Inter Pipeline Ltd. says it has signed take-or-pay contracts covering about 60 per cent of production from the Heartland Petrochemical Complex it’s building northeast of Edmonton as it continues to fight off a hostile takeover bid by Brookfield Infrastructure Partners LP.
The Calgary-based company said Thursday the deals with a total of seven parties have an average duration of nine years and it is confident it will achieve its goal of 70 per cent contracted production before the plant, designed to convert propane into polypropylene plastic pellets, starts up in early 2022.
“Our announcement today is very positive for shareholders. It provides clarity around the success we’ve had in creating what we call more like an infrastructure-based contracting model for the plant,” Inter CEO Christian Bayle said in an interview.
The contracts are with a mixture of North American polypropylene consumers as well as Canadian and multinational producers who will pay to have their propane transformed into polypropylene at the plant and then share in the profit when that product goes to market, he said.
When Brookfield made its takeover offer in February of $16.50 per share in cash or 0.206 of a Brookfield Infrastructure Corp. class-A exchangeable share (a deal that values Inter at $7.1 billion), it said it would consider increasing the bid if Inter can “substantiate” growth and commercialization plans for the $4-billion Heartland project.
Inter said Thursday it expects Heartland to generate annual adjusted earnings before interest, taxes, depreciation and amortization of between $400 million and $450 million in its first full year of operation, based on 70 per cent stable contracted sales and 30 per cent merchant sales.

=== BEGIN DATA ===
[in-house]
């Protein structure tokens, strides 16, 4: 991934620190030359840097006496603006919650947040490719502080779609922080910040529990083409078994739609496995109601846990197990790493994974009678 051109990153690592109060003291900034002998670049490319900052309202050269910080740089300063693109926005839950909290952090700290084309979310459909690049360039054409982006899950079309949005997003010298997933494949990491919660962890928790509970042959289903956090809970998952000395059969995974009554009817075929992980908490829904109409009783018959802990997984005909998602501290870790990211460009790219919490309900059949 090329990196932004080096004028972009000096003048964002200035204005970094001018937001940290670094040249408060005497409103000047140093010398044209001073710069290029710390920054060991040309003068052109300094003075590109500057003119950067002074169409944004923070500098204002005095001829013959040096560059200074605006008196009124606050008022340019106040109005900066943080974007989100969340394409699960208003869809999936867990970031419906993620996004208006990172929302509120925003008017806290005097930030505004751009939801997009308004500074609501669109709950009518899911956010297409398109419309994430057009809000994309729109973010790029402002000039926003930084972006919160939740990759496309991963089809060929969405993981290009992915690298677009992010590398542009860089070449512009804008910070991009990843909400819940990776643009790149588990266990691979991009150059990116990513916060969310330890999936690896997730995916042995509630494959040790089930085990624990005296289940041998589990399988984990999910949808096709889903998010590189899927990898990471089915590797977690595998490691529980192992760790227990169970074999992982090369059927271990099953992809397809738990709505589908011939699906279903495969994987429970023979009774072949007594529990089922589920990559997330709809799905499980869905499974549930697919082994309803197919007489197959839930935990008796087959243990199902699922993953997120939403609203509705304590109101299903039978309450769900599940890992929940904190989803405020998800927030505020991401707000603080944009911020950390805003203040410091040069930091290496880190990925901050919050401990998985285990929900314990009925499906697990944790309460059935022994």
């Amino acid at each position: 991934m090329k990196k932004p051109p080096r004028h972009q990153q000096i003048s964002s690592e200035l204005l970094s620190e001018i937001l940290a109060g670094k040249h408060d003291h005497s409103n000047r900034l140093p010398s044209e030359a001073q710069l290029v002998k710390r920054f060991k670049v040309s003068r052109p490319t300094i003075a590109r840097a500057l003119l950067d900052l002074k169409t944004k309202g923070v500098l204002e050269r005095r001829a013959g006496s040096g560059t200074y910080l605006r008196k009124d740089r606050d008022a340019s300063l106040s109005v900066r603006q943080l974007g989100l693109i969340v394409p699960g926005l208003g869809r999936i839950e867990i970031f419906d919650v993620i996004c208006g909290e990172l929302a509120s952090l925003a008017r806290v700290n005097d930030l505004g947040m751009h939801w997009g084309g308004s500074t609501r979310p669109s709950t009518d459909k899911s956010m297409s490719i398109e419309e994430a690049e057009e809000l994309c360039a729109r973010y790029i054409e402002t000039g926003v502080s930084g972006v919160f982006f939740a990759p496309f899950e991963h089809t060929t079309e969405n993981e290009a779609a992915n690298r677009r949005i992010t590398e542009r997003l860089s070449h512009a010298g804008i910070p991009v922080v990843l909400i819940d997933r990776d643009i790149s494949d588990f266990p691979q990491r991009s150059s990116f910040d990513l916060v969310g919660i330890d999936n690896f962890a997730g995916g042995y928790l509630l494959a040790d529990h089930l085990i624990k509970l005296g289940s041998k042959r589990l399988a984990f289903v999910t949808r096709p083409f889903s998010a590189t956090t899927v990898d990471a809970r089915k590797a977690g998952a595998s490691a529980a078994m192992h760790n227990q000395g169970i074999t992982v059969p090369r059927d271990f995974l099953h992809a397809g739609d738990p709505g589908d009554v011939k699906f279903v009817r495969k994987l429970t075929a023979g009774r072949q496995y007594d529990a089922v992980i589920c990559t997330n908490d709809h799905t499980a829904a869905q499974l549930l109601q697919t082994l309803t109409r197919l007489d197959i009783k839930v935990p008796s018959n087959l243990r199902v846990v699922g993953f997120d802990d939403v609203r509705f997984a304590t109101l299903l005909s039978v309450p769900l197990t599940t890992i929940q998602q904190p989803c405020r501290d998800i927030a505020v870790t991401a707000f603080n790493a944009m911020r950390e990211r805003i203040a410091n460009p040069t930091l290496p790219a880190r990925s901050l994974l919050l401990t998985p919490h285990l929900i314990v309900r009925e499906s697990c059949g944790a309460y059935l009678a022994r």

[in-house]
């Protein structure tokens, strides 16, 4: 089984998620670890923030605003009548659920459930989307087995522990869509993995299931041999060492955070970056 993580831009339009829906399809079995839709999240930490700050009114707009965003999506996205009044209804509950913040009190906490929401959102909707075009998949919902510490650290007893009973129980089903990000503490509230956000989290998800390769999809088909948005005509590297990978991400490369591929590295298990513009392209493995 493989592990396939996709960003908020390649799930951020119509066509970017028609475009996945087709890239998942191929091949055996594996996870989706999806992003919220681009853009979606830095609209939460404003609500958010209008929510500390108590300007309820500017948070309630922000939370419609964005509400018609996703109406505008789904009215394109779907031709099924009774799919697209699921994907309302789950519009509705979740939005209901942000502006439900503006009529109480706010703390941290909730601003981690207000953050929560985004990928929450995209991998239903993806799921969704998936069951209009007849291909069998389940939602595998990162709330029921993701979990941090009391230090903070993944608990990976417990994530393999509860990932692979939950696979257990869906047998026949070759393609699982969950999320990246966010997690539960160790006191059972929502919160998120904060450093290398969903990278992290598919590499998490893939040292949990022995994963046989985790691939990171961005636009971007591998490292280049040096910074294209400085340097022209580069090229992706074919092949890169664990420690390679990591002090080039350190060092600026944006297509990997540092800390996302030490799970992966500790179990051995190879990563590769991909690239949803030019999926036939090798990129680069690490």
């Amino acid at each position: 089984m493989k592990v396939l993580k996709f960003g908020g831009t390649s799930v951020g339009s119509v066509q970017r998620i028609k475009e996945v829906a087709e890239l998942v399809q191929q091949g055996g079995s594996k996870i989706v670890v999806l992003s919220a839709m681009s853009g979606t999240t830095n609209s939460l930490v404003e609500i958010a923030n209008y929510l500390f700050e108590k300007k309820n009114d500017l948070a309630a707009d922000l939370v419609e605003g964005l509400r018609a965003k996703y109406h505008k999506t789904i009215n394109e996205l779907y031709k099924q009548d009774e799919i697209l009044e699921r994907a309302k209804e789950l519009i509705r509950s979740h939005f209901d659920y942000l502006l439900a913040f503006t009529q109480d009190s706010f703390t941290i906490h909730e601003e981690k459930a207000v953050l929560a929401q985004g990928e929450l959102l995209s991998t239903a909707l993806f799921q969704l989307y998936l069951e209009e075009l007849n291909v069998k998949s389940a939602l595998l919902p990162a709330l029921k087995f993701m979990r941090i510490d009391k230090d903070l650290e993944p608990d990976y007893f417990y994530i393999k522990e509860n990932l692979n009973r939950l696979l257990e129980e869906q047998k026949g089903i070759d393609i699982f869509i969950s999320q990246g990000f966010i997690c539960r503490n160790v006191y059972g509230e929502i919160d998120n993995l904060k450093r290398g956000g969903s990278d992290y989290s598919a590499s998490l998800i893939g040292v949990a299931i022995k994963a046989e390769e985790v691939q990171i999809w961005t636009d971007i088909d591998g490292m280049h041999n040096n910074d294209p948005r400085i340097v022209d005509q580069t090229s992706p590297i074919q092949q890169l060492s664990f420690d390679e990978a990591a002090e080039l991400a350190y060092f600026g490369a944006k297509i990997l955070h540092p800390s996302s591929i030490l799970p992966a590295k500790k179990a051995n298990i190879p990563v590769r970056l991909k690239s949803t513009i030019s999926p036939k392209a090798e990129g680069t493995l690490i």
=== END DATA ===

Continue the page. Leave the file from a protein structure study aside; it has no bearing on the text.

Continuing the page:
In estimating the merchant sales, Inter said it is assuming a US$1,200 per tonne difference between North American posted polypropylene and Edmonton propane prices, a “conservative” assumption based on the current spread of US$2,300 per tonne and the seven-year average of US$1,400 per tonne.
Brookfield did not immediately respond to a request for comment on Thursday.
Bayle laughed when asked if Brookfield had called him after the announcement, then declined to answer due to confidentiality rules associated with the strategic alternatives review launched by the Inter board after the Brookfield bid.
“How that translates into a reaction from Brookfield, that’s really a question for them,” he said.
“When it comes to our strategic review process, clearly it has to be a net positive.”
He said the company’s long search for a Heartland partner and the review are expected to “all funnel together” before the hostile bid expires on June 7.
Heartland was given a financial boost two weeks ago when the United Conservative Party government in Alberta committed $408 million in cash grants over three years once the complex is operational to replace $200 million in royalty credits granted by the previous NDP government.
In a report, analysts with Stifel FirstEnergy said achieving 60 per cent contracted sales is below target but “is likely above market expectations.” It added Inter’s adjusted EBITDA forecast is less than expected given the Alberta cash injection announcement.
“While we view the update as positive given the previous uncertainty around the project, we expect the name will continue to trade on news related to the hostile takeover from Brookfield,” said ATB Capital Markets in a report.
It added that it expects the contract news could generate more announcements in relation to Inter’s review and partner search.